Being a commissioner means following the established rules of procedure for the commission's work, helping property owners understand what to consider when proposing changes to a structure in the district, offering guidance in the preparation of applications for certificate of appropriateness, and reviewing submitted applications in a fair and consistent manner. Being fair and consistent can be challenging given the wide array of issues faced by commissions; however, having clear communication and being willing to work with applicants to come to a solution that preserves the historic and architectural character of the district is the key.
Other duties can include reviewing zoning variances or exceptions as well as municipal or other state or federally funded improvement projects that may affect a district or property. The commission is also the main voice to represent the community's interests when demolition is proposed in a district. It can resolve to identify and create new LHDs or LHPs and perhaps most importantly, it can serve as a resource for historic properties owners throughout the town, even those outside of the LHD.
Yes, as a public agency in Connecticut, it must keep records of activities and commissioner determinations on issues and applications that come before it. It must also file annual reports on those activities with the State Historic Preservation Office, including commission membership, changes in LHDs or LHPs, as well information on applications reviewed, approved or denied. See Sec. 7-147c of the enabling legislation.
If your HDC established Rules of Procedure, District Regulations or Design Guidelines, these can be very helpful for both commissioners and property owners. The more information provided to both the public and those reviewing applications the better. The Secretary of the Interior's Standards for the Treatment of Historic Properties outline the principal considerations in thinking about alterations to historic structures. There are four standards: Preservation, Rehabilitation, Restoration and Reconstruction. While there may be occasions to use the Preservation, Restoration and Reconstruction Standards, the Standards for Rehabilitation will provide you with the best balance when evaluating changes to properties in Local Historic Districts.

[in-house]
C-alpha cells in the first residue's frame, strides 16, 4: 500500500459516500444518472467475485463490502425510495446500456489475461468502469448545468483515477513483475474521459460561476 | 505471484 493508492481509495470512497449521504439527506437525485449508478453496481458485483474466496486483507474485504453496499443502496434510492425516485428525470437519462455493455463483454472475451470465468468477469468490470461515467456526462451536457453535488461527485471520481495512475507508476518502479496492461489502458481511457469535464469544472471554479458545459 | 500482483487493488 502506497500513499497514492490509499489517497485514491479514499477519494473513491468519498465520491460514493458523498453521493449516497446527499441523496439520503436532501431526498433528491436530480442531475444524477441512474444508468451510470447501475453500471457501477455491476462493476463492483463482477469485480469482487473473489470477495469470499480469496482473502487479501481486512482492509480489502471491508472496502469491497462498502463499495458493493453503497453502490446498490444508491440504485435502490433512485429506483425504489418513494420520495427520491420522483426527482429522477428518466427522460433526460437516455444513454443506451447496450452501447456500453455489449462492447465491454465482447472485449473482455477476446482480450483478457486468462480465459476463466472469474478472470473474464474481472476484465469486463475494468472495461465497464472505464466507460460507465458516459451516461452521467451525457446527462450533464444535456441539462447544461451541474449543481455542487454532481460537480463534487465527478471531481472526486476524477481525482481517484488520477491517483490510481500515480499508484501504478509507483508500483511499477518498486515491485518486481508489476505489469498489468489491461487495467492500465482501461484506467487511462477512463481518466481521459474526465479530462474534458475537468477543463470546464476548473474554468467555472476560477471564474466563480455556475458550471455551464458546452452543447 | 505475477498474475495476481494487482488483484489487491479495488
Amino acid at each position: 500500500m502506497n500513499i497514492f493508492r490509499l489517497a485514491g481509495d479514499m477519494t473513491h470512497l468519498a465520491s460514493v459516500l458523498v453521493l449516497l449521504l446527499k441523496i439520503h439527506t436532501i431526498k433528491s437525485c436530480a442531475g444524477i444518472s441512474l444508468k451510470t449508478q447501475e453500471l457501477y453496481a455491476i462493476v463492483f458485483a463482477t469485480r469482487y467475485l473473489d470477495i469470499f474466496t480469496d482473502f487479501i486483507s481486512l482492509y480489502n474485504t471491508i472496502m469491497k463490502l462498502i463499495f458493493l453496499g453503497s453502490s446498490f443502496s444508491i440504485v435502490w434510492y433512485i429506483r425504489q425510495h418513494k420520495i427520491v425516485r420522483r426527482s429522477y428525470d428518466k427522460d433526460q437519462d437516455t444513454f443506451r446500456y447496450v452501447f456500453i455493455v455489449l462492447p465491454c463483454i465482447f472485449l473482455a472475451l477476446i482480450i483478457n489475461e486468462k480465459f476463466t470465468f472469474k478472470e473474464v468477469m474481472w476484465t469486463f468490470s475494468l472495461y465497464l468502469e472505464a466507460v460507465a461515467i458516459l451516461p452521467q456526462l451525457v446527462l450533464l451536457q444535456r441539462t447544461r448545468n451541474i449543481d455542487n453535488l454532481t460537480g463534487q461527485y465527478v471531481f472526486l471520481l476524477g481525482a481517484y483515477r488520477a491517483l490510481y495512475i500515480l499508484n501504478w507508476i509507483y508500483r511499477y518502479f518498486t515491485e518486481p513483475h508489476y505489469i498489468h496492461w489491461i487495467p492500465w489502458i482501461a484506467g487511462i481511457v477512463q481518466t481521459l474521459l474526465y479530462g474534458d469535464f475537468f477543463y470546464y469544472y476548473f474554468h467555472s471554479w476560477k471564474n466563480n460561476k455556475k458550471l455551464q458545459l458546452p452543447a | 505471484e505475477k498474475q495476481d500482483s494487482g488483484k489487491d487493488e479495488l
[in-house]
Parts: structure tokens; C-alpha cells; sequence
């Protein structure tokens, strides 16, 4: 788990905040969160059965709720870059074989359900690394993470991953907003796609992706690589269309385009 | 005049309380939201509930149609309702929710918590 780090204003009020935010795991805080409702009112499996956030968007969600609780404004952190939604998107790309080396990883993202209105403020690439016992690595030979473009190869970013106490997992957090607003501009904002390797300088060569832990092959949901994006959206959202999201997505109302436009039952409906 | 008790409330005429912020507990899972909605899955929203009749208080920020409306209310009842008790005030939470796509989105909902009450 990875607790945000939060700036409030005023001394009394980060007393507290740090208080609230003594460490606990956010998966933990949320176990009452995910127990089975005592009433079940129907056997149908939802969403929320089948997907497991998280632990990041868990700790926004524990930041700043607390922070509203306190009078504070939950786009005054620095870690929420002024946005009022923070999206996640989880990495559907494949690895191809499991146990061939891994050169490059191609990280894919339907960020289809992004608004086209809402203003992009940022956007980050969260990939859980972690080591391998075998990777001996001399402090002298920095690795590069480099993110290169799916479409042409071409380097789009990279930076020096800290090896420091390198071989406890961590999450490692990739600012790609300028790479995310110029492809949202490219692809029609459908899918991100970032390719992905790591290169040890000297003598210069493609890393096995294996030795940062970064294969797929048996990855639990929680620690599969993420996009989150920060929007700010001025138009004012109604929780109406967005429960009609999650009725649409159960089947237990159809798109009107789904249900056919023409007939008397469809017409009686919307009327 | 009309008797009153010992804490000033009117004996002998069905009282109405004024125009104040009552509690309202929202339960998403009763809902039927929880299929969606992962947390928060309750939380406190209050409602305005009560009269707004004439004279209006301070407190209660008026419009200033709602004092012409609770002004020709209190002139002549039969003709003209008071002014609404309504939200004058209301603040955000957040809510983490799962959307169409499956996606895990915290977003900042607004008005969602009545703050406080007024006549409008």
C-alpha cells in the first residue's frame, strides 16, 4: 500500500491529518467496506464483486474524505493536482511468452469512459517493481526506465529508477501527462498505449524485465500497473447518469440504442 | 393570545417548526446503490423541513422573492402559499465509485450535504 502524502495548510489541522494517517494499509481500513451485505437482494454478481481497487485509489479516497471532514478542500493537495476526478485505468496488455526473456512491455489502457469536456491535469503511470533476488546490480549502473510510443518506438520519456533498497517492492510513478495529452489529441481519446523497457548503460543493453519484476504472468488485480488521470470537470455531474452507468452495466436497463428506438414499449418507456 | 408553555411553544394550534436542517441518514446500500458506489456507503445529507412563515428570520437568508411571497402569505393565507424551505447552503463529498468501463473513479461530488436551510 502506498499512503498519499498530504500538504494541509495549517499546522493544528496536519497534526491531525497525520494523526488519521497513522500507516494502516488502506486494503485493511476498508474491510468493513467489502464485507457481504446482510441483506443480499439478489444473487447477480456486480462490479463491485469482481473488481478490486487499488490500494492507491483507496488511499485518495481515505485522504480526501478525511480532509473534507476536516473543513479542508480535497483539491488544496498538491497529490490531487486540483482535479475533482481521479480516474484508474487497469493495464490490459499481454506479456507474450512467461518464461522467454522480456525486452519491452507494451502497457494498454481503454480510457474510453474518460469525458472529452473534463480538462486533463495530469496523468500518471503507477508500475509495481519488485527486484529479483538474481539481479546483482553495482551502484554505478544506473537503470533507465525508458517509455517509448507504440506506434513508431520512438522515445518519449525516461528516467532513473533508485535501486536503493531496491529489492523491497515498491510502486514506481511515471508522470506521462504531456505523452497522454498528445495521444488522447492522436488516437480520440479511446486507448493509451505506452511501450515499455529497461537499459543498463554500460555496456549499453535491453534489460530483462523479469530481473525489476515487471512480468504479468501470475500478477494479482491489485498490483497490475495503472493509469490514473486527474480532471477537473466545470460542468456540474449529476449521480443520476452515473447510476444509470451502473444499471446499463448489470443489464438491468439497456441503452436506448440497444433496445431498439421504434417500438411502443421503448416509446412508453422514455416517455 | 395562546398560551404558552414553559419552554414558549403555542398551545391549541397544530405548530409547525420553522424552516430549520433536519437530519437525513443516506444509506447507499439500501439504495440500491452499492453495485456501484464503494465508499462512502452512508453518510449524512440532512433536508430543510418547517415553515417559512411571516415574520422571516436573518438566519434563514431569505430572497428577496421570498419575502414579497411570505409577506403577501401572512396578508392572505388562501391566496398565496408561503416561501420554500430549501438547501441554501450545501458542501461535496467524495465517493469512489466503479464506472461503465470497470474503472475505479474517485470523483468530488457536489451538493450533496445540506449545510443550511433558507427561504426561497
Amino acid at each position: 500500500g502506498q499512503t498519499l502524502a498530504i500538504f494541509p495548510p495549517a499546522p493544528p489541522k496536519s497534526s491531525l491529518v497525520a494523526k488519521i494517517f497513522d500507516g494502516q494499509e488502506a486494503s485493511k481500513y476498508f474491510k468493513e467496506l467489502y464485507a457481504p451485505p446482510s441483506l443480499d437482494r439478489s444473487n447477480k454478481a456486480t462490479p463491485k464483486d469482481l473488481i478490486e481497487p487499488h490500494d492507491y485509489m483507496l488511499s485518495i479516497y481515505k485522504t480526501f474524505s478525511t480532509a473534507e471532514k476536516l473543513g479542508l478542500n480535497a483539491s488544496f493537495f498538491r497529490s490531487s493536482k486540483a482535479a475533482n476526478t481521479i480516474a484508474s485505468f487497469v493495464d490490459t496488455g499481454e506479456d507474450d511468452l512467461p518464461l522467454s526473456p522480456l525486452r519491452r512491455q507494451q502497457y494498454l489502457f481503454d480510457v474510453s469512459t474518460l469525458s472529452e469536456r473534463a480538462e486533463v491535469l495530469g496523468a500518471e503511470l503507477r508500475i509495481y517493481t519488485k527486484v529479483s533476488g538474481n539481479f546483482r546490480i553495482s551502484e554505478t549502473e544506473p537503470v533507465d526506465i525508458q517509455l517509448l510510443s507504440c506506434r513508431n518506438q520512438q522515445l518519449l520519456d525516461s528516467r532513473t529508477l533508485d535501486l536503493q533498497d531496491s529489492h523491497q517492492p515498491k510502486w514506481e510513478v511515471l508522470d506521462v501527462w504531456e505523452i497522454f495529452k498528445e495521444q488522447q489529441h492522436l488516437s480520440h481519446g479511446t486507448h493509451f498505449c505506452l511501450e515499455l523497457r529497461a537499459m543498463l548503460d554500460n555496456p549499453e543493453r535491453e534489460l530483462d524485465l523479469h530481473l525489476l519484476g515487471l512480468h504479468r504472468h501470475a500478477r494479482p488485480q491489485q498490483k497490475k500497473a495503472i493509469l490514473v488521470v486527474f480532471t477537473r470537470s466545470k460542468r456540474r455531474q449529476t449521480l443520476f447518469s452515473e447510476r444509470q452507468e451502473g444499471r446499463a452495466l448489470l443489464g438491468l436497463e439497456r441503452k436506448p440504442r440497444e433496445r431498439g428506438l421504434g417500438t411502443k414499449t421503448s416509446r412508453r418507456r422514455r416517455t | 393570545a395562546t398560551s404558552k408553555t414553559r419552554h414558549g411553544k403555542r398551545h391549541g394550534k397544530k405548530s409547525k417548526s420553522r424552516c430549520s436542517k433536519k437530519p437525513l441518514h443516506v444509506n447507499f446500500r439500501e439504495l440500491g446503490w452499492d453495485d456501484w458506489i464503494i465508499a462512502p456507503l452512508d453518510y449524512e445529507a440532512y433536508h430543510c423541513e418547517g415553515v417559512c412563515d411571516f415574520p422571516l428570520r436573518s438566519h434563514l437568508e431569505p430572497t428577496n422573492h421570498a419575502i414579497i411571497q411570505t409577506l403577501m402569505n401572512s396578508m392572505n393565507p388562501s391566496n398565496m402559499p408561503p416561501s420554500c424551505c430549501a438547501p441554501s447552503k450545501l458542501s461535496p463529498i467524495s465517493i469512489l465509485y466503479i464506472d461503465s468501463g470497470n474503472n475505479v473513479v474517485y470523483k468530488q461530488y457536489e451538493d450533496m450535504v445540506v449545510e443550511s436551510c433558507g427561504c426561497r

In addition, Preservation Connecticut and the State historic Preservation Office offer training sessions periodically throughout the year and by request for commissioners.
As a commissioner you are reviewing any changes to the exterior of the building that are visible from a public right of way. These can include anything from the reconstruction of a historic porch to the construction of a parking lot. Any fixed structure that is not a building is also subject to review such as sheds or fences. The Park Service publishes Preservation Briefs on a wide variety of specific topics and can help to guide some of your decisions.
There is tremendous pressure to replace windows in the name of energy efficiency. The truth is that most of the heat loss in a house happens through the roof. A properly glazed historic window with a storm performs just as well as a new window and can be repaired again and again. Once a historic window is removed from a building it will likely never be replaced. Historic window openings are also inconsistently sized and replacement with standardized new windows often requires added loss of building fabric. Once new windows fail (which can happen in less than ten years) they need to be replaced entirely with a new unit. That doesn’t sound very energy efficient to us. Resources for the repair of historic wood and steel windows.